Act one of Pinter Two is The Lover, featuring John Macmillan and Hayley Squires with (SPOILER ALERT) a red-herring appearance from Russell Tovey as a milkman who is NOT the lover. Played on a set designed by Soutra Gilmour that could have come from Bournemouth’s end-of-the-pier theatre (and that’s not a criticism of design choices or set construction, it’s hilariously appropriate), it starts out as a sort of absurdist sex farce, with lines reminiscent of Pirandello, delivered straight out front with pronunciation that the BBC would have been proud of in 1962.
Richard comes home from work, inquires what’s for dinner, and asks with polite curiosity if his wife Sarah’s lover has visited today which, it transpires, he has, just as Richard has been to visit his mistress/whore. So, we have a thoroughly bourgeois couple living a sexually unconventional lifestyle and it’s funny because it’s incongruous. For about twenty minutes, we’re laughing. And then the lover comes to visit and turns out to be Richard with a different jacket and a funny walk, and Sarah is the whore, complete with the shiniest of PVC frocks. The mood darkens as it becomes increasingly clear that Richard feels he’s the victim of this arrangement and feels paradoxically abandoned and betrayed by it.
A more mature Pinter would surely have guided us expertly and seamlessly from light to dark, chipping away at the glossy veneer without us noticing. Here, unfortunately, it all feels a bit clunky and too much like hard work; we don’t care all that much about Richard and Sarah’s dilemma, we just know we’re not laughing any more. Happily, the excellent John Macmillan and Hayley Squires soldier on regardless, ensuring no more momentum is lost than is avoidable.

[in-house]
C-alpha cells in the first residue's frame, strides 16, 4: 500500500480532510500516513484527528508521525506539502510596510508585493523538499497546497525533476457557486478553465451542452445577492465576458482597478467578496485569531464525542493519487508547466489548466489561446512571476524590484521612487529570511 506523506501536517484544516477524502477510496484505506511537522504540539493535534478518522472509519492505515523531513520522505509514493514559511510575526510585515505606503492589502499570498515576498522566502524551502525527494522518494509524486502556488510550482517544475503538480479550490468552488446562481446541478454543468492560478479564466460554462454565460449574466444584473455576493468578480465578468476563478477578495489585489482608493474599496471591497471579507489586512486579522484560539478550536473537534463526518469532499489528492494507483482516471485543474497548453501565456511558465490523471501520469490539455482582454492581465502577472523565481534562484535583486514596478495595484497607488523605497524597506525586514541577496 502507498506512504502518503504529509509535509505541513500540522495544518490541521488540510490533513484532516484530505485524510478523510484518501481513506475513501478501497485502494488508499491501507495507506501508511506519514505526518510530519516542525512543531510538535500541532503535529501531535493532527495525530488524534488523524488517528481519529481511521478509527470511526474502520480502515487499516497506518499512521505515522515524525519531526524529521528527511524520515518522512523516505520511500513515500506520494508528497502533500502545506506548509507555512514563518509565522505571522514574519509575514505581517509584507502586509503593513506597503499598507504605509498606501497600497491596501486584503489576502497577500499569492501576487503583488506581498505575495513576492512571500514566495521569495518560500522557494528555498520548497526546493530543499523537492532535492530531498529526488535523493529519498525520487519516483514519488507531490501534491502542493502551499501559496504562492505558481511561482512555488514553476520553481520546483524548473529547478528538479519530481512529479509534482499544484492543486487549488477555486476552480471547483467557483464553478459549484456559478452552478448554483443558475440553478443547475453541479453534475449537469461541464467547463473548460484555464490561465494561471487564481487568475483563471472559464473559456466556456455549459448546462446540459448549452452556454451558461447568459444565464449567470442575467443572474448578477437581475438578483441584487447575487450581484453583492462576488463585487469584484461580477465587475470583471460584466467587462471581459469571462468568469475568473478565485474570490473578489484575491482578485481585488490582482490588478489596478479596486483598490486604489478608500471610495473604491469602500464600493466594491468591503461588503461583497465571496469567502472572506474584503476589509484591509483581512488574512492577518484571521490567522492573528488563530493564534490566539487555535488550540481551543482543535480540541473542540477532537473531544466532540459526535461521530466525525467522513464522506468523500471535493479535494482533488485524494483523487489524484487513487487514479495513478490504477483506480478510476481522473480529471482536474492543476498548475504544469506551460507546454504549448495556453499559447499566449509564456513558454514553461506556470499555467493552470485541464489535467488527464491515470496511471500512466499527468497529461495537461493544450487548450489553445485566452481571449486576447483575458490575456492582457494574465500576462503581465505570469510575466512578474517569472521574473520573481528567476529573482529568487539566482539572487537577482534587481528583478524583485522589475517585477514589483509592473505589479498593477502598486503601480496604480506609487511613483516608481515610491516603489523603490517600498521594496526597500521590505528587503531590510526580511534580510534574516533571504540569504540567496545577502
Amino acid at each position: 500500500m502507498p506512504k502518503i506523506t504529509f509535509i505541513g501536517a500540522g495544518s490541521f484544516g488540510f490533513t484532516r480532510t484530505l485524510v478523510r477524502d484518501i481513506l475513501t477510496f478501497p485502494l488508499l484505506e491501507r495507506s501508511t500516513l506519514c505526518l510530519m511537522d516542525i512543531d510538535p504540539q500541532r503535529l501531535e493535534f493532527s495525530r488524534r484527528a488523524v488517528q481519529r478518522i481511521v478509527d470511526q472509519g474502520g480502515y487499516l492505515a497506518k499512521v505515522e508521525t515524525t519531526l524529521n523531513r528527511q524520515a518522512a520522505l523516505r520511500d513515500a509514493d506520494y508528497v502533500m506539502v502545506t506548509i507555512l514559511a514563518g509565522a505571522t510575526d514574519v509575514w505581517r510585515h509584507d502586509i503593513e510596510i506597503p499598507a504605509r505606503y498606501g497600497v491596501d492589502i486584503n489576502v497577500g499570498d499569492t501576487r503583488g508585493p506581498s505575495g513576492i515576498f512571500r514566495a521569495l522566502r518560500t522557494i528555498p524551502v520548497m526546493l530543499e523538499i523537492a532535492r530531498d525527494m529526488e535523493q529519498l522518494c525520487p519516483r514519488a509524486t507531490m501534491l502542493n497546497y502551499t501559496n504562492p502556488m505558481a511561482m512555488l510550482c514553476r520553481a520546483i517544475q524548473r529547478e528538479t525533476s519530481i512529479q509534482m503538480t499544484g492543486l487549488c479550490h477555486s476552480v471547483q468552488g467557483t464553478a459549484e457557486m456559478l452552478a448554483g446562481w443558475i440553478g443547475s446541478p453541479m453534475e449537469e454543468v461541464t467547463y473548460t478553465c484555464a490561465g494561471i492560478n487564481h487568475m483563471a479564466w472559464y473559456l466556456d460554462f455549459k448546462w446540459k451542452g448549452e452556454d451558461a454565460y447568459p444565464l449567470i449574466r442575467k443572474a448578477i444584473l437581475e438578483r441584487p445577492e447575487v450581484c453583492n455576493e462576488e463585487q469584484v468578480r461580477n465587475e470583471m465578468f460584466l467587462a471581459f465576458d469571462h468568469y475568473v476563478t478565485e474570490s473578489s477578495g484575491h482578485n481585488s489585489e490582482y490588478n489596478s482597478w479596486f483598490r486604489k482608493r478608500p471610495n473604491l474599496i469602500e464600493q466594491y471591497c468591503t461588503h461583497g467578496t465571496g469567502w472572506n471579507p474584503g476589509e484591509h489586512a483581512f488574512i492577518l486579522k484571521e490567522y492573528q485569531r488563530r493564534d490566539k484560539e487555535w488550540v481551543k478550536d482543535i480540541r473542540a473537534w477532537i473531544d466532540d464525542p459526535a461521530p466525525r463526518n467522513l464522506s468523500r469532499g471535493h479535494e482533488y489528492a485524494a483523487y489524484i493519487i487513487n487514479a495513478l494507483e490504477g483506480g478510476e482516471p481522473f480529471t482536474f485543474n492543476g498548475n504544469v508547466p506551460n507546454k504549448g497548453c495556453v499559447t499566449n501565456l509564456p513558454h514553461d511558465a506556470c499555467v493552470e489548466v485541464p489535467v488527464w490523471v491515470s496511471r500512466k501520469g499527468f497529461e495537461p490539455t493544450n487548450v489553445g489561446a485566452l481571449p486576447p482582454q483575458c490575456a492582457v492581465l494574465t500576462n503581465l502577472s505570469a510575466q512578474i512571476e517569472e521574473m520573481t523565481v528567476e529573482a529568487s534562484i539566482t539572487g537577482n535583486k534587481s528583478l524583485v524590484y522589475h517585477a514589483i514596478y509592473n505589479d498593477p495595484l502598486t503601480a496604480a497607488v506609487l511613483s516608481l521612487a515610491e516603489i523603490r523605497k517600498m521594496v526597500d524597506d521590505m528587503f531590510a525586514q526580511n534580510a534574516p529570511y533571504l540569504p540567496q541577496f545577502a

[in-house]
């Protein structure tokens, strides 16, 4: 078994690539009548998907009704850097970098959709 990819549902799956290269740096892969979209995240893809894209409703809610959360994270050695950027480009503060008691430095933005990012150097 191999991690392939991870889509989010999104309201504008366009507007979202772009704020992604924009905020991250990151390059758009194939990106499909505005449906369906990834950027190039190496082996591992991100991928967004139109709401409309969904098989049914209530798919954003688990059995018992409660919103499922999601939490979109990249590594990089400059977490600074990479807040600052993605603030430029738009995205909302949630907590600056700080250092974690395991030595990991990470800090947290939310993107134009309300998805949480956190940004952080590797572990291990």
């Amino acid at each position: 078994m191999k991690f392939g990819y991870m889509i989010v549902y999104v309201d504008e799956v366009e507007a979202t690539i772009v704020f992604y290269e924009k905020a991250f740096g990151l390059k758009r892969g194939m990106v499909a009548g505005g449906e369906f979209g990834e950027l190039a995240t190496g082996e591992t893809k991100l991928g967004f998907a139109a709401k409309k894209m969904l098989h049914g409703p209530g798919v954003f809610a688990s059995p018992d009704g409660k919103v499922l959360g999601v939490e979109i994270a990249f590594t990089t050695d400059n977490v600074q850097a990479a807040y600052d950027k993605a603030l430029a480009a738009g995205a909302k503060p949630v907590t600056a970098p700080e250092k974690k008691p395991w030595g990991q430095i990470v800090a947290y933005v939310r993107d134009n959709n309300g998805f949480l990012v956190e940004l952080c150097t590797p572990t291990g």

Act two is The Collection, another early 60s comedy that is centred around a story, which may be a lie, told by Stella (Hayley Squires) to her husband James (John Macmillan) about how she and Bill (Russell Tovey) have had sex in a hotel (or not). James goes to challenge Bill and, in the process, involves Bill’s partner Harry (David Suchet) who becomes intent on discovering the elusive truth. Bill firstly denies, then confirms, then develops the story and begins to use it to manipulate James. They have a fight with a cheese knife. The truth recedes further and further. Do we ever pin down the truth? Is anything ever resolved? Of course not, this is Pinter, ambiguity is all.
David Suchet’s camp, eye-rolling, lemon-lipped bitchery as his suspicion of, and frustration with the much younger Bill grows, is a big hit with the audience, even if it is slightly uncomfortable viewing in 2018. At 72, Suchet has a degree of vocal control, power and range that ought to be the envy of actors half his age. Russell Tovey imbues Bill with an unsympathetic slyness and whininess that may not be entirely justified by the writing but does help to make Harry’s reactions more sympathetic. The characters of Stella and James are hard to engage with: James is a victim, Stella is impenetrable. If you’re looking for character development, look elsewhere.
Pinter Two is an interesting, amusing, sometimes engaging event and, with a running time of just two hours, perfect if you need to catch the bus home. But if what you were after is some Ayckbourn-style light comedy with a touch of theatrical smartness and a dash of venom, you probably would have gone to see something with Ayckbourn’s name on the poster. Compared to the angry, mature Pinter of Pinter One (see previous review) there isn’t really a lot here.